Electronic Design
Bjarne Stroustrup: C++ Creator Keeps Developing

Bjarne Stroustrup: C++ Creator Keeps Developing

Mention Bjarne Stroustrup’s (Fig. 1) name to programmers, and they think of C++.That’s not surprising since he came up with the object-oriented programming language and continues to be involved in the C++ standard, the latest being C++11.

Stroustrup has master’s degrees in mathematics and computer science from Aarhus University in Denmark. His PhD in computer science is from the University of Cambridge. He has also taught and written about C++ with books like Programming: Principles and Practice Using C++. So how did he get started designing C++?

“I needed a tool to help me on a project where I needed hardware access, high performance for systems programming tasks, and help with handling complexity. The project was to ‘split’ a Unix kernel into parts that could run on a multi-processor or a high-performance local network,” Stroustrup said.

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“At the time (1979/80), no language could meet all three requirements, so I added Simula-like classes to C. The earliest designs added function argument checking and conversion (what later became C function prototypes), constructors and destructors, and simple inheritance,” he said.

“My earliest paper on ‘C with Classes,’ as it was called in the early years, used macros to implement a simple form of generic programming. Later I found that didn’t scale and I had to add templates,” he added (see “Interview: Bjarne Stroustrup Discusses C++” at electronicdesign.com).


C++ started in 1979 when Bjarne was working on his PhD thesis. “The C++ Programming Language” was published in 1985. In 1998, the C++ standards committee published the first standard for C++ ISO/IEC 14882:1998. Now known as C++98, most C++ compilers support it. C++03 and C++11 then followed. The next revision will be C++14.

C++ shares quite a bit with C, but it was not a proper super¬set. C11 and C++11 are closer and share most of C’s enhance¬ments. Lambda, or anonymous functions, are part of C++11.C++ also supports namespaces for grouping of entities like classes, objects, and functions.

Namespaces can be mixed together without conflicts that could be encountered with C when mixing libraries. The syntax of C++ is based on C. However, it adds quite a bit more including features like operators, operator overloading, templates, and, of course, object classes.

C++ supports static and dynamic polymorphism. It can also handle single-object and multiple-object inheritance. Java provides single inheritance support but allows interfaces per class. Virtual functions enable C++ to provide dynamic polymorphism. Objects can have constructor and destructor functions. C++ memory management includes static, automatic, and dynamic memory allocation. Libraries can support garbage collection.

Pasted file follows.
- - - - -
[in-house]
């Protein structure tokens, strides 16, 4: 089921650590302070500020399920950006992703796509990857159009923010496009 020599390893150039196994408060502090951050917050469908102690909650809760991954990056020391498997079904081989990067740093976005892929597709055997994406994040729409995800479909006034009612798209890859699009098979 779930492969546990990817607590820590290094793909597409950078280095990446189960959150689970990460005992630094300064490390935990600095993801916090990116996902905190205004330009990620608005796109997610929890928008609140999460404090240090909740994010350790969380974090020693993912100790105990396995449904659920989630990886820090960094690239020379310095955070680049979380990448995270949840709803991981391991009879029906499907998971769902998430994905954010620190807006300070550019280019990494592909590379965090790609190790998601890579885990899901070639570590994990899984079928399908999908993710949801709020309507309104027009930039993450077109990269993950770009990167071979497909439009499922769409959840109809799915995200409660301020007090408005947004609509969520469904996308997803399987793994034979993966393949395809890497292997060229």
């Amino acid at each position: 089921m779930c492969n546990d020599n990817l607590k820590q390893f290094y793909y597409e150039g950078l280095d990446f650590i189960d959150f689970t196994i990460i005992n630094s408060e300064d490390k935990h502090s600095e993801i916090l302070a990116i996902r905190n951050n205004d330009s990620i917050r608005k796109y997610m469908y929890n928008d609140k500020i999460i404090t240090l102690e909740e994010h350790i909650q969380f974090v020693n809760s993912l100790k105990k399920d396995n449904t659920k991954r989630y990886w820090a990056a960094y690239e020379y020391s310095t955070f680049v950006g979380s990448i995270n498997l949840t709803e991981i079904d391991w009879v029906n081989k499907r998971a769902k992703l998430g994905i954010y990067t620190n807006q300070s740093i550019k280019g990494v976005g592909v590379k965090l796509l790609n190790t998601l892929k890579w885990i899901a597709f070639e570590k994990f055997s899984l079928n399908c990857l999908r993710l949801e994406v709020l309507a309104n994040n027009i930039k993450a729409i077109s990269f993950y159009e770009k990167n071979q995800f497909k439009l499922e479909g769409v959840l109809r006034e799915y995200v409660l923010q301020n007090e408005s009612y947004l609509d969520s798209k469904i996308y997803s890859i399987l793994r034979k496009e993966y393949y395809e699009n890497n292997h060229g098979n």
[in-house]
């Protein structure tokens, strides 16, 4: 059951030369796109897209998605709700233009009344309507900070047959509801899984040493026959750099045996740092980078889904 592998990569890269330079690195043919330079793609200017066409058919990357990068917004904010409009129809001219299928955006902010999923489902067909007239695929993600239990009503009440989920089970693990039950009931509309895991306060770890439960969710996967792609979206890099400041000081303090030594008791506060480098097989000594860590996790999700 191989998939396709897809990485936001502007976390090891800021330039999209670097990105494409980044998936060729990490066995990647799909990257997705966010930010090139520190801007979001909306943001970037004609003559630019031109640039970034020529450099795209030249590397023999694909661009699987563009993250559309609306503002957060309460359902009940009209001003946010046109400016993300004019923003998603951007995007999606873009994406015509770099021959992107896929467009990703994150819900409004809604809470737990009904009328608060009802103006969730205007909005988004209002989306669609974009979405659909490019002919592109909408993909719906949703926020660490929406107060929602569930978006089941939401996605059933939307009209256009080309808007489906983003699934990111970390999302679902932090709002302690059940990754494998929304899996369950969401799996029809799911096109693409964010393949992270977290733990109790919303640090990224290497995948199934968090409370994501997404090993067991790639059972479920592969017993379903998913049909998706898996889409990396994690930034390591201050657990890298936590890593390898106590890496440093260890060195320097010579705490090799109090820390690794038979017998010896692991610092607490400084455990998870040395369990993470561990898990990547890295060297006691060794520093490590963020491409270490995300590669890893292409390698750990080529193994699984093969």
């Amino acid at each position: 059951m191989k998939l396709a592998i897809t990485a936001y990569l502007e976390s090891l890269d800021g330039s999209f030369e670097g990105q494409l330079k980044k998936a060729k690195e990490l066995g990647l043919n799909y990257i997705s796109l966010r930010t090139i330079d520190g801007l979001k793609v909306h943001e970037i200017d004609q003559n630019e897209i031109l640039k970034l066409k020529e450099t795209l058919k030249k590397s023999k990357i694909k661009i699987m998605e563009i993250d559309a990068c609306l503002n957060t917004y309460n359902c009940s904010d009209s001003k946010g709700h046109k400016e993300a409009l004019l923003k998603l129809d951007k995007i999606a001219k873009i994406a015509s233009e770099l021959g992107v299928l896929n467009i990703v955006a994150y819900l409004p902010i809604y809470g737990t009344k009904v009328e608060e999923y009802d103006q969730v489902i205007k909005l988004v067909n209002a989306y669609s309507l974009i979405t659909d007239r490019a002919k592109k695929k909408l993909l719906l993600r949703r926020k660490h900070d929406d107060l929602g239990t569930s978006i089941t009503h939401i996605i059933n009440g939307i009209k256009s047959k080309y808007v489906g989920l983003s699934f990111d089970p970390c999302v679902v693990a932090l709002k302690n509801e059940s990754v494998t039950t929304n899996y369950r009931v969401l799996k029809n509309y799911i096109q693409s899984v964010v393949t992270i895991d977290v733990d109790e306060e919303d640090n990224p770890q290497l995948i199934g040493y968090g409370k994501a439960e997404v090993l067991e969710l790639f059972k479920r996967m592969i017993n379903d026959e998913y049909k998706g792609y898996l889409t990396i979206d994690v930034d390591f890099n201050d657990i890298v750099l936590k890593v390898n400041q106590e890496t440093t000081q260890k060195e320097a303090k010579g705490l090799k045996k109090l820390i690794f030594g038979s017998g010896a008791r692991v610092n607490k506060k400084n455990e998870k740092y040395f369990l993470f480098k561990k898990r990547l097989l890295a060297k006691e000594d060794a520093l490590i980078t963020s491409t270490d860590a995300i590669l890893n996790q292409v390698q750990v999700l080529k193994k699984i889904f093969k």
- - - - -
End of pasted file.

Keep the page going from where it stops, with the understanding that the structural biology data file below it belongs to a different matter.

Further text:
Templates provide generic function support via parameterized types. Class and function templates are supported. Templates allow classes and functions to be instantiated at compile time. Compilers generate code as necessary when templates are utilized based on the defined types.

Part of the C++ standard is the C++ Standard Library. It provides features that C++ programmers have come to expect including smart pointers. It includes multithreading support, although C++11 includes native thread support within the language.

C++ is significantly more complex than C but there are significant advantages to using it. You don’t have to learn all of those features to effectively use C++, though, so if you’re looking to learn C or C++, I recommend C++.

C still dominates the embedded programming space, but C++ is overtaking it as more programmers learn C++ and more compilers support it. C++ has had a major impact in the consumer and enterprise space.

C++’S Awful Textbooks —In Stroustrup’s Own Words

 When I first was going to teach programming, I looked at the textbooks using C++, and I was furious! There were (and are) books teaching every little obscure detail of C before getting to the far easier to use C++ alternatives and deeming those alternatives “advanced” to scare off all but the most determined student.

Seriously, how could a standard-library vector be as hard to use well as a built-in array? How could using qsort() be simpler than using the more general and efficient sort()? C++ provides better notational support and stronger type checking than C does. This can lead to faster object code.

Other books presented (and present) C++ as a somewhat failed attempt to be a “pure object oriented programming language” and force most every operation into class hierarchies (a la Java) with lots of inheritance and virtual functions. The result is verbose code with unnatural couplings and lots of casting. To add insult to injury, such code also tends to be slow.

As I said, if that’s C++, I don’t like it either! I responded by writing Programming: Principles and Practice Using C++. It does not assume previous programming experience, though it has been popular with programmers wanting to know what C++ is about.

Beyond The Code

Stroustrup headed up the Large-scale Programming Research department at AT&T Labs, formerly Bell Labs, until 2002. He is both an IEEE and ACM Fellow. He is also a member of the National Academy of Engineering. These days he has little time to write a lot of C++ programs because he is teaching. He is now a Distinguished Professor at Texas A&M University, where he holds the College of Engineering Endowed Chair in Computer Science.

He still finds programming to be great fun. His advice to new programmers is to learn to communicate well verbally and in print. Of course, they also should learn programming fundamentals as well as several programming languages.

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